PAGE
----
Second, the Yee donors who are “players” in the City’s Chinese community represent its more conservative elements. Arnold Lee (who gave him $500), is past chair of the Chinese Six Companies. He endorsed Joe Alioto Jr. for District 3 when David Chiu was trying to be the neighborhood’s first Chinese Supervisor, and lives in Millbrae. Nelson Lum is a fervent advocate for JROTC – and campaigned in 2008 against Eric Mar over this issue. Business owner C.C. Yin also gave $500 – he owns a McDonalds (and lives in Vacaville), and lobbied against Mar’s Happy Meal legislation.

Of course, Yee will be a formidable candidate. But his support in the Chinese-American community is far from monolithic, and includes conservative business owners who have often fought against the City’s progressive Chinese Supervisors. It will be a tough race.

Will Rees Be the “Meg Whitman” of San Francisco?

Venture capitalist Joanne Rees may not have self-financed her campaign yet, but she is clearly capable of doing so – and has already raised $154,320 (the third-largest haul so far.) As others have noted, most of her donations come from outside San Francisco – and in many cases, outside California. Her Chicago contributors include the C.E.O. of the Hyatt Global Corporation, and Thomas Pritzker – the company’s Chairman of the Board.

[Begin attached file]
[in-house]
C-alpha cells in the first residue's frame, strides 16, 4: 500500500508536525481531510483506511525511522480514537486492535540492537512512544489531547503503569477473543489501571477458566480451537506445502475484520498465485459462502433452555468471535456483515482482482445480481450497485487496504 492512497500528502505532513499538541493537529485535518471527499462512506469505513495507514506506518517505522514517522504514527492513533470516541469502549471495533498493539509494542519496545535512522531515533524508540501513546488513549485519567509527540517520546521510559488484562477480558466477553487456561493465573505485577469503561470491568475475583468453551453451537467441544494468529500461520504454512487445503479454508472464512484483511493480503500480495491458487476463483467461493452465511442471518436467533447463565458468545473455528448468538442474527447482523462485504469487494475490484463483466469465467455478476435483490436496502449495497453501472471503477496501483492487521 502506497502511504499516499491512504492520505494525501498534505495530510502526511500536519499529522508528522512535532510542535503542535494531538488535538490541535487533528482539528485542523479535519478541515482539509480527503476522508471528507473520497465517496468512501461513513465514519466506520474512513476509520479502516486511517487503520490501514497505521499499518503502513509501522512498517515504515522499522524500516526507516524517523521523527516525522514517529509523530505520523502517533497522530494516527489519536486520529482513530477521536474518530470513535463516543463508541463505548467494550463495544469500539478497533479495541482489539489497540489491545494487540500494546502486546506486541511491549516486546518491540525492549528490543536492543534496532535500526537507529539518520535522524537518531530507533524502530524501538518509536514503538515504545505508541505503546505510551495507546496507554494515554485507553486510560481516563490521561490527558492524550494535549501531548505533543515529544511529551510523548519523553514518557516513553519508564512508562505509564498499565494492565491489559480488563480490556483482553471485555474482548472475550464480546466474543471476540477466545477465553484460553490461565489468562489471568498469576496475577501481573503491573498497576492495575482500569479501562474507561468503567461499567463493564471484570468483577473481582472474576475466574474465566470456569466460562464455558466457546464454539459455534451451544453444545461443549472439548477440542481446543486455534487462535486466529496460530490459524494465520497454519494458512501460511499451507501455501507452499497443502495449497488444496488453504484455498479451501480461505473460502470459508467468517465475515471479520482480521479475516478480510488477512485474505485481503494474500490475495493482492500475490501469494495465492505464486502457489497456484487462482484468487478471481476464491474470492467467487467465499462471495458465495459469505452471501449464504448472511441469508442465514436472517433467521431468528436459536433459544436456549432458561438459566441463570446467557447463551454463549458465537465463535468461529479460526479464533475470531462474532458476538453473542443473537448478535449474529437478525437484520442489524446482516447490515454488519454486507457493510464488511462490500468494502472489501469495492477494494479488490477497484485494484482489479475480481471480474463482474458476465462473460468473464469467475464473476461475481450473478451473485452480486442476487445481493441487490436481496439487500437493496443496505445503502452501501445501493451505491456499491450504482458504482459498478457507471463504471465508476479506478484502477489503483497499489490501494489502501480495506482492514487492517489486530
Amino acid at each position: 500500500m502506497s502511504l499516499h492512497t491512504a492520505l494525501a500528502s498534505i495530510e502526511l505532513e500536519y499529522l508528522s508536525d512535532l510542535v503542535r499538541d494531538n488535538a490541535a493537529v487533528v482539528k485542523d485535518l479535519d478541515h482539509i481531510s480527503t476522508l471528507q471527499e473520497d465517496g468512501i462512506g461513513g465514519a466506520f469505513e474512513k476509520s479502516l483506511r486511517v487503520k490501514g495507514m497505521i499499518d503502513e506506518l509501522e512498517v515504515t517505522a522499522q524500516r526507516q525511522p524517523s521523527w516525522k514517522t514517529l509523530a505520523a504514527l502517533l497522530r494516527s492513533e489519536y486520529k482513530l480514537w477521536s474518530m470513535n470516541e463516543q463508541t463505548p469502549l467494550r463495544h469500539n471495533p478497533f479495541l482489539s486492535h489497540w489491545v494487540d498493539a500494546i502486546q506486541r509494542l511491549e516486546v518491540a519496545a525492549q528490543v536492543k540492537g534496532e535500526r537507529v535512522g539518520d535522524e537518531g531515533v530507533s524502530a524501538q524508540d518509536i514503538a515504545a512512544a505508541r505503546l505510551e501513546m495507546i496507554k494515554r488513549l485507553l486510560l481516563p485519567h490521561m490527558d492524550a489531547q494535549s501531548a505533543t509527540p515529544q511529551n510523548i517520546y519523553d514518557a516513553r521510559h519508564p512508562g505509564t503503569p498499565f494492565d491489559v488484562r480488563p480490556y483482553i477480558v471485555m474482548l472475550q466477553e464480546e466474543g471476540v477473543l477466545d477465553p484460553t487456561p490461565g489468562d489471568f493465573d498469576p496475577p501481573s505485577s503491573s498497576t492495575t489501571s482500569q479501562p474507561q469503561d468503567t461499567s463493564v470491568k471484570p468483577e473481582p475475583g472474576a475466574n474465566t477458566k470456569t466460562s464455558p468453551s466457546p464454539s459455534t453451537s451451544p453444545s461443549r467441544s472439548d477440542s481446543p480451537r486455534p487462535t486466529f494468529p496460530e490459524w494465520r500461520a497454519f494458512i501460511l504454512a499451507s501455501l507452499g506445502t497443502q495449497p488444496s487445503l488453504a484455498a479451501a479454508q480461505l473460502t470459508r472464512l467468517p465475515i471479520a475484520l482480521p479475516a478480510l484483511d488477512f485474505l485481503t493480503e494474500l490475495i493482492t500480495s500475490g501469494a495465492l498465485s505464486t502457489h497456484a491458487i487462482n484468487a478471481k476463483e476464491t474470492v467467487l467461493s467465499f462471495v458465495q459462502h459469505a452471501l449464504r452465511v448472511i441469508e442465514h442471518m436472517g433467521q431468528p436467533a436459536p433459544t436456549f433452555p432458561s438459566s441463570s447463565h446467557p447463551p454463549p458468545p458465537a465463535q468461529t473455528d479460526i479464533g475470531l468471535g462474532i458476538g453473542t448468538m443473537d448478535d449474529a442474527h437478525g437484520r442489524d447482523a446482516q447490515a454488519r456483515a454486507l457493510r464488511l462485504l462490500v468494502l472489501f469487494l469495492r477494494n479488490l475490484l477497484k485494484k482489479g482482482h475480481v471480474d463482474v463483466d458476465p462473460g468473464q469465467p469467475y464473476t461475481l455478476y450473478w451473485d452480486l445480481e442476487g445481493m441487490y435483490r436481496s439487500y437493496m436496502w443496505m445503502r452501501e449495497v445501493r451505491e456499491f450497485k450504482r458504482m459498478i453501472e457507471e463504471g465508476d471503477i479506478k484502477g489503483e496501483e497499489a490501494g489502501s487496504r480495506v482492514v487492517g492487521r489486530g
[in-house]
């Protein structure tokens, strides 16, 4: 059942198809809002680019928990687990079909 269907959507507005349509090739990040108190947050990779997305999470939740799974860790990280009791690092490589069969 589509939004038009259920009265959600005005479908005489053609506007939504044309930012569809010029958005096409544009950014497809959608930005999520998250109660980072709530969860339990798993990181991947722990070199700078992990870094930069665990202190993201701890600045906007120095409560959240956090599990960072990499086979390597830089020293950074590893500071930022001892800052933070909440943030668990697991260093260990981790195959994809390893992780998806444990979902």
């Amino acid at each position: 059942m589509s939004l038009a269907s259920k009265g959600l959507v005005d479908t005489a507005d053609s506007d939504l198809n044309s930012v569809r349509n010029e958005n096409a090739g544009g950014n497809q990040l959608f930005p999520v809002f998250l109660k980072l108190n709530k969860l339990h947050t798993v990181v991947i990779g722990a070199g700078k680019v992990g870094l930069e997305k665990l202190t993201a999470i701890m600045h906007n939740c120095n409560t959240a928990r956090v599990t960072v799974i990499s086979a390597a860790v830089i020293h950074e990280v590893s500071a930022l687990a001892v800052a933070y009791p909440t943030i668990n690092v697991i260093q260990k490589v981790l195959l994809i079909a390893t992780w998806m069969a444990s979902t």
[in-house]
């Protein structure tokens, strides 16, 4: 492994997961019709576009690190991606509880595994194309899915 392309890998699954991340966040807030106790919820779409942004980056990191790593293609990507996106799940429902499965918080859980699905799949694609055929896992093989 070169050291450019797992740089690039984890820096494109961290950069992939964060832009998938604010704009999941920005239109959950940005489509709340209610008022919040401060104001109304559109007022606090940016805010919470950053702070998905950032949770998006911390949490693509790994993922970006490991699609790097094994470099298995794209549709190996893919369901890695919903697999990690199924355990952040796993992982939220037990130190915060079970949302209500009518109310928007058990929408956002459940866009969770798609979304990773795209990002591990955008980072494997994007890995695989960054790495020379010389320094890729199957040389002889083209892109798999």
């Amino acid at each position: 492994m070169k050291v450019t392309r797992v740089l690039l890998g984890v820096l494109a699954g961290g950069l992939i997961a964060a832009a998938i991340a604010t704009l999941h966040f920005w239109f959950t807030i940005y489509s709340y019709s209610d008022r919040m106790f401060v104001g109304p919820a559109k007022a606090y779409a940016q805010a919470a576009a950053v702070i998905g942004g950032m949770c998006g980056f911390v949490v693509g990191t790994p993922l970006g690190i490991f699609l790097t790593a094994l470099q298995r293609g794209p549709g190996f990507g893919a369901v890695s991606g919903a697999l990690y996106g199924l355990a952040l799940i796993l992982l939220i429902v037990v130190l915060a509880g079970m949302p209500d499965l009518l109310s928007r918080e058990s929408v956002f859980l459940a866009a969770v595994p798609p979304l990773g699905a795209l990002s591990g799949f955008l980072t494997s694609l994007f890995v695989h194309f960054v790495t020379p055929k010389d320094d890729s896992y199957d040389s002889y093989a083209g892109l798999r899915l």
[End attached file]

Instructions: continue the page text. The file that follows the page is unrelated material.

Many of Rees’ donors list their occupation as “C.E.O.” (such as the C.E.O. of Linkedin, or the C.E.O. of, and practically everyone gave the legal maximum of $500. Notable contributors include Hilary Newsom (i.e., Gavin’s sister), film director Francis Ford Coppolla, ex-Supervisor Barbara Kaufmann, Pier 39 Limited Partnership, Craig Newmark, ex-49ers coach Steve Mariucci, and the publisher of Chronicle Books.

So why is Joanne Rees the Meg Whitman of San Francisco? Besides being the clear favorite of the rich and powerful, her campaign already projects a sheltered candidate who is planning to spend lavishly. At a campaign event, she refused to take questions from the press – only the “community.” And while it’s only February, her campaign is doing robocalls. When she starts spending her own money, it will be official.